Ship Queue in Turkey Grows As Forest Fire Continues

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Credit: Trade Wind News

Ship queue lengthens in Turkey as forest fire rages on, states a Trade Wind News source.

Sea of Marmara

Immoblised vessels are piling up in the Sea of Marmara and the northeastern Aegean but traffic is to resume soon

An unrelenting blaze in Turkey’s Canakkale region has been blocking ship traffic for a third day at the Turkish Straits.

The MarineTraffic vessel tracker shows about 60 dry cargo ships and 30 tankers waiting for traffic to resume at Bozcaada, a Turkish island just south of the Dardanelles — the narrow waterway linking the Aegean Sea with the Sea of Marmara.

About 50 dry cargo ships and 15 tankers appear stuck in the Sea of Marmara at the northern mouth of the Dardanelles.

Forest fires blocking ship traffic is a highly unusual occurrence but it can be explained by the particular geography of the area.

Firefighting planes and helicopters

Firefighting planes and helicopters collecting seawater in mid-flight and then dumping it from low heights on the raging Canakkale flames have no other access to water than the Dardanelles.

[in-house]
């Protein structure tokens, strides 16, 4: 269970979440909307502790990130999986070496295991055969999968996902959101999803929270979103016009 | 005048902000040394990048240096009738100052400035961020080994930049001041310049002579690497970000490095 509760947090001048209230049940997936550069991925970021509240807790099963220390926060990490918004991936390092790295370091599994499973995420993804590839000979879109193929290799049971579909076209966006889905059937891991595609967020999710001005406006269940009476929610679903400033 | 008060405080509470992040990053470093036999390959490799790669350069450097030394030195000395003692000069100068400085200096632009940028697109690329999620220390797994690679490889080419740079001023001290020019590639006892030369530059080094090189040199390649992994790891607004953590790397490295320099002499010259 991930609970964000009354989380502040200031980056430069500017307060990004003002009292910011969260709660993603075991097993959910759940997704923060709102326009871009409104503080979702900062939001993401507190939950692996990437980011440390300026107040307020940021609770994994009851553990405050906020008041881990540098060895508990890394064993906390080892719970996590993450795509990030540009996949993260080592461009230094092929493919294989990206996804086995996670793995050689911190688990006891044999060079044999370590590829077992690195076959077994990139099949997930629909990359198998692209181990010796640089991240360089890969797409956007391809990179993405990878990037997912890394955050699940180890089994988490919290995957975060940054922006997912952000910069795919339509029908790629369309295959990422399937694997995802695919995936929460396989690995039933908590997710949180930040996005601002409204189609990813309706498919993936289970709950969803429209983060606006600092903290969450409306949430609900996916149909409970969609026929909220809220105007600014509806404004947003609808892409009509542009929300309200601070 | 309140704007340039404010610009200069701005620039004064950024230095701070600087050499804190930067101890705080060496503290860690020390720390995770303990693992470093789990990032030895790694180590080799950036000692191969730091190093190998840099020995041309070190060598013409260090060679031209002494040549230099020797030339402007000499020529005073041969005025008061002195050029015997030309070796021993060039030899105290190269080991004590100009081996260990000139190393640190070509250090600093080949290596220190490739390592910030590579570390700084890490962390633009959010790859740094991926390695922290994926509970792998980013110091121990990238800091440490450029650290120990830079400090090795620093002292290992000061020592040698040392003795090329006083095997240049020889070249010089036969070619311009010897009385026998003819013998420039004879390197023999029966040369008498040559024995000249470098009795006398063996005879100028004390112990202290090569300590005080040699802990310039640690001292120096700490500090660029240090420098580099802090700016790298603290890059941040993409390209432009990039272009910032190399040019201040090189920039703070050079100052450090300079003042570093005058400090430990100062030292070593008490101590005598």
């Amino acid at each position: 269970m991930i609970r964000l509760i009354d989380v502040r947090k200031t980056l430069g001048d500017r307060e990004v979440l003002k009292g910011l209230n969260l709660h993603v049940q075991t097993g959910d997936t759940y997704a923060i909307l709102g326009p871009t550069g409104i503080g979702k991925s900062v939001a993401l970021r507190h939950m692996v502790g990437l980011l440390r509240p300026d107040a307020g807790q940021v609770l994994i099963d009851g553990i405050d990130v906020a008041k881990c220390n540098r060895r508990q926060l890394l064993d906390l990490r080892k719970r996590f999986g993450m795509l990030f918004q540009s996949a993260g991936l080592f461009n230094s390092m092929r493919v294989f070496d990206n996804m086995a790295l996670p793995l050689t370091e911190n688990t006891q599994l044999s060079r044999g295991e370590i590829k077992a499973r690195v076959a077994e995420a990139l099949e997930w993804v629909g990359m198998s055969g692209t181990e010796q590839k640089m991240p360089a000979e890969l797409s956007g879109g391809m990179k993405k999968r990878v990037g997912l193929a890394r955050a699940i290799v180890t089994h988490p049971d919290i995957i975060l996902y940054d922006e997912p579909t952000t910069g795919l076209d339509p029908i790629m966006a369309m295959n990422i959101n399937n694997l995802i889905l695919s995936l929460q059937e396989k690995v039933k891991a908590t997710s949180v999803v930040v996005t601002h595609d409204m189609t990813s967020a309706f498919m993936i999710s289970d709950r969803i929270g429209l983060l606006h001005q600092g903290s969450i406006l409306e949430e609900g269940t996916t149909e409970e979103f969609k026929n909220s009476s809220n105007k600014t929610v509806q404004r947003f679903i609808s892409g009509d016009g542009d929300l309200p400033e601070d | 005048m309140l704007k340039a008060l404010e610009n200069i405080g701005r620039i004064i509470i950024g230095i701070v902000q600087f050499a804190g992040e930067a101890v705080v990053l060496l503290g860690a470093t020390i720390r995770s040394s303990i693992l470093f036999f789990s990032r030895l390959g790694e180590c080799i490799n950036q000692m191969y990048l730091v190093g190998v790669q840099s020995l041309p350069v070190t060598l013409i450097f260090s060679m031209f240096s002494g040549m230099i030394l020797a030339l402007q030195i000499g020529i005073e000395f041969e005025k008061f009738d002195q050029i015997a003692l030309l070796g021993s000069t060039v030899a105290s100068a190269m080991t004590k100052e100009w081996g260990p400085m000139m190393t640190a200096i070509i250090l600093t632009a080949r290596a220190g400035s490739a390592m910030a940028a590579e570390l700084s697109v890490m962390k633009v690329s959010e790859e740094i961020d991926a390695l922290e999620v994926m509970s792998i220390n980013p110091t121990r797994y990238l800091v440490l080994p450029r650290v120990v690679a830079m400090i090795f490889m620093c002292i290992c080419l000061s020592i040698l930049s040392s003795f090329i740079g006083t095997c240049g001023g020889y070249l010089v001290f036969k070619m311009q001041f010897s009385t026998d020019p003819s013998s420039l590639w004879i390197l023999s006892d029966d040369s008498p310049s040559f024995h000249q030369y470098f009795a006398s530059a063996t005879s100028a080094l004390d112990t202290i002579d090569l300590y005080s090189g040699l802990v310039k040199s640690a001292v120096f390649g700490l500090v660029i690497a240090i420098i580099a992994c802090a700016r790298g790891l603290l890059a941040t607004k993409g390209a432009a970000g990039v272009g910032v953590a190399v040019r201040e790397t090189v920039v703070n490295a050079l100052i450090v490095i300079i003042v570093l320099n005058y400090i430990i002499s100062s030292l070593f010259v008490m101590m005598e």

If ships had been allowed to cross the waterway, there would be high risk of collision with the firefighters.

Turkish authorities first suspended ship traffic in the area in the evening of 22 August.

Late on 23 August, Turkish coastguards announced plans to open Dardanelles traffic in the north-south direction from 10pm local time (20:00 GMT).

They backtracked just a few hours later to allow firefighting planes to start operating again in the dawn.

Early on Thursday, however, they said that one-way traffic would resume soon.

“Canakkale Strait ship traffic, which has been temporarily suspended in two directions due to the forest fire… is planned to be opened as one-way south-north from 11:00am,” they said in a tweet.

A separate incident

Meanwhile, a separate incident that briefly blocked traffic on Wednesday at the northern end of the Turkish Straits was successfully dealt with.

An aframax loaded with crude from Russia suffered a engine failure off the Turkeli Lighthouse near the Bosphorus — the north entry of the Turkish straits.

Two tugboats were promptly directed to assist the 109,900-dwt Guanyin (built 2005) — a Koban Shipping vessel they said was underway from Russia to China.

As of early Thursday, ship traffic in the Bosphorus strait, which links the Sea of Marmara with the Black Sea, appeared normal.

 

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Source:  Trade Wind News

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